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Lindisfarne Pilgrims Way

Lindisfarne Pilgrims Way

Fri 5th September 2014

Lindisfarne Pilgrims Way or A walk across the sands, clarts and water.

The group meet at the car park on the mainland just at the start of the tarmac causeway to the Island of Lindisfarne.  The first problem was that they! Have blocked off half the car park and now it can only take about 10 cars.  As we were waiting for the last person the local service bus pulled up and our last member turned up and having dumped her bags in Mikes van we were off.

The first part of the Way is some 10 to 15 meters from the road and runs parallel to the road for a while before heading directly to the main part of the Island.  While waiting for the group to assemble we had watched a couple of people trying to walk by the poles but they very quickly gave up as it is very clarty mud flats.

We walked along the road until we reach a bridge that crosses the stream South Low, here mike pointed out another good reason for following the road the stream being in the region of 3 or 4 feet deep.  Having crossed the bridge we left the road and started to follow the poles that mark the route across the sands.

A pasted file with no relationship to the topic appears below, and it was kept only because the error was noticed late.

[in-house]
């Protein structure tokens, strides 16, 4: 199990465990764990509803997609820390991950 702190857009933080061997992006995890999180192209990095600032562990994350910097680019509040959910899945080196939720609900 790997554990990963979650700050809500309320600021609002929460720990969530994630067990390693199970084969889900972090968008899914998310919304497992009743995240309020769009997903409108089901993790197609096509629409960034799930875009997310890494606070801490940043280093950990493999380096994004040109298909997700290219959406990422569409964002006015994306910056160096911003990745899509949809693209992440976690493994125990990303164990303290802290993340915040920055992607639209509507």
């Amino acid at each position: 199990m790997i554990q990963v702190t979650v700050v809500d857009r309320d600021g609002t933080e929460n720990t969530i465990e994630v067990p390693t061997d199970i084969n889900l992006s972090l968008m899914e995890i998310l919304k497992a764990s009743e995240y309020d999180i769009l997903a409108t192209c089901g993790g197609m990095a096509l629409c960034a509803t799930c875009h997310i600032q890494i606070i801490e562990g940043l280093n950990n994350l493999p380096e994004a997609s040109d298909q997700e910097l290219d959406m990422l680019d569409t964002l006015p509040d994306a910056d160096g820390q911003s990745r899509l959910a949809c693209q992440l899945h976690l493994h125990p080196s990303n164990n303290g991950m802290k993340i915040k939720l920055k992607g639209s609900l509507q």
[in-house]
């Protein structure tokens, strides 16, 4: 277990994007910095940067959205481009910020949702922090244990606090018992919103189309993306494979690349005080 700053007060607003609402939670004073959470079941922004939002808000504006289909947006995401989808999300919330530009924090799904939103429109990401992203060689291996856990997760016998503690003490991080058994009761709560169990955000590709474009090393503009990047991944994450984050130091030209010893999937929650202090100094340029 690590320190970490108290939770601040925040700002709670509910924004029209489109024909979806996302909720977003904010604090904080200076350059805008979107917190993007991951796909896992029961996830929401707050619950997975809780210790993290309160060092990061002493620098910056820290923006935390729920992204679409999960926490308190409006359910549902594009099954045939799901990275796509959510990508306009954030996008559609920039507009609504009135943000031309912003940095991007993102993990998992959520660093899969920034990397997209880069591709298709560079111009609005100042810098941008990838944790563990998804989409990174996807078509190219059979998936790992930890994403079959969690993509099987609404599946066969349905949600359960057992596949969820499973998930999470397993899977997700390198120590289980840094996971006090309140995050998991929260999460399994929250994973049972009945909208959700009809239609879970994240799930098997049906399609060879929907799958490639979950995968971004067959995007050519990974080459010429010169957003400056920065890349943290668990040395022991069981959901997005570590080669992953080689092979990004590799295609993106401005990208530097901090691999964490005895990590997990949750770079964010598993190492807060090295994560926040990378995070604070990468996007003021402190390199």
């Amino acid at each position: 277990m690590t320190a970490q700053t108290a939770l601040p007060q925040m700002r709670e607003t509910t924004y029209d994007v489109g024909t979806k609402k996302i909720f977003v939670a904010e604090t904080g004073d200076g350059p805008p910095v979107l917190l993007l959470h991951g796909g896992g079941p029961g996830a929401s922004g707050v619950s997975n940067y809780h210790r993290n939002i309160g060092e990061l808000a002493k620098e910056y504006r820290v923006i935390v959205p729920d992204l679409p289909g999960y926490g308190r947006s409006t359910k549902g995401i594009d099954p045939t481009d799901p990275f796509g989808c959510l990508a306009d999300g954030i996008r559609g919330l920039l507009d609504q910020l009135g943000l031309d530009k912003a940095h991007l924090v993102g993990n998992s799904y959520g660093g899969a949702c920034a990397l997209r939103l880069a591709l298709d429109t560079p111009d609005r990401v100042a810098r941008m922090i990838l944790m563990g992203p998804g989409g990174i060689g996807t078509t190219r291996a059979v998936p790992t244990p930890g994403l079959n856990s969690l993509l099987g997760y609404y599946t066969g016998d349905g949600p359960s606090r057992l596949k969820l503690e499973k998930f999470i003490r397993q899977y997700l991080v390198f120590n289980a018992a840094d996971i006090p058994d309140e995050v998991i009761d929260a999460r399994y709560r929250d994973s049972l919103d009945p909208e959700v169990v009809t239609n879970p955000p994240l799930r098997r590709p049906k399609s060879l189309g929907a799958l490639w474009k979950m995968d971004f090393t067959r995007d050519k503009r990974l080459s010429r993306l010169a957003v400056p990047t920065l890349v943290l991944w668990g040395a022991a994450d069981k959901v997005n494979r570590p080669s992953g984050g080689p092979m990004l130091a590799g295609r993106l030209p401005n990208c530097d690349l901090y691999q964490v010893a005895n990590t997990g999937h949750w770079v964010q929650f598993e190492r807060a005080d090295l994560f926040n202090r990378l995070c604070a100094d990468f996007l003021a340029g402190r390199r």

The sand quickly gave way to a very thin layer of mud which was very slippy, it was like walking on an icy pavement.  The going under foot now regularly changed for mud to sand to large areas of sand under shallow water. 

By now the sense of isolation is quite strong even though way in the distance cars could be seen using the road to get to the island.  A strong westerly wind was thankfully blowing on to our backs and helping us on our way.  Some were in the middle we came across the first of two shelters for those caught out by rising tides.  I use the word shelter loosely as it is four poles sticking upright with a stout open wooden box like structure on the top with a rough vertical ladder to help you get to the box.

As we continued walking we could hear then see seals on a sand bar much closer to the sea and well away from any people. The next issue to impede our progress was an area of mud flats with lots of deep holes filled with black water.  The final hazard was just a few hundred meters from reaching dry land this was a fast flowing stream, fortunately it was not too deep and failed to fill one of the group who had wellies on much to Mike’s disappointment.

At last we had made it we had reached Holy Island, to be met by lots of cars and then crowds of people.  After such an inspiring and sense of space it was surreal to be hemmed in by some many people.  Eventually we arrived back at the cars after a bus ride of less than five minutes.


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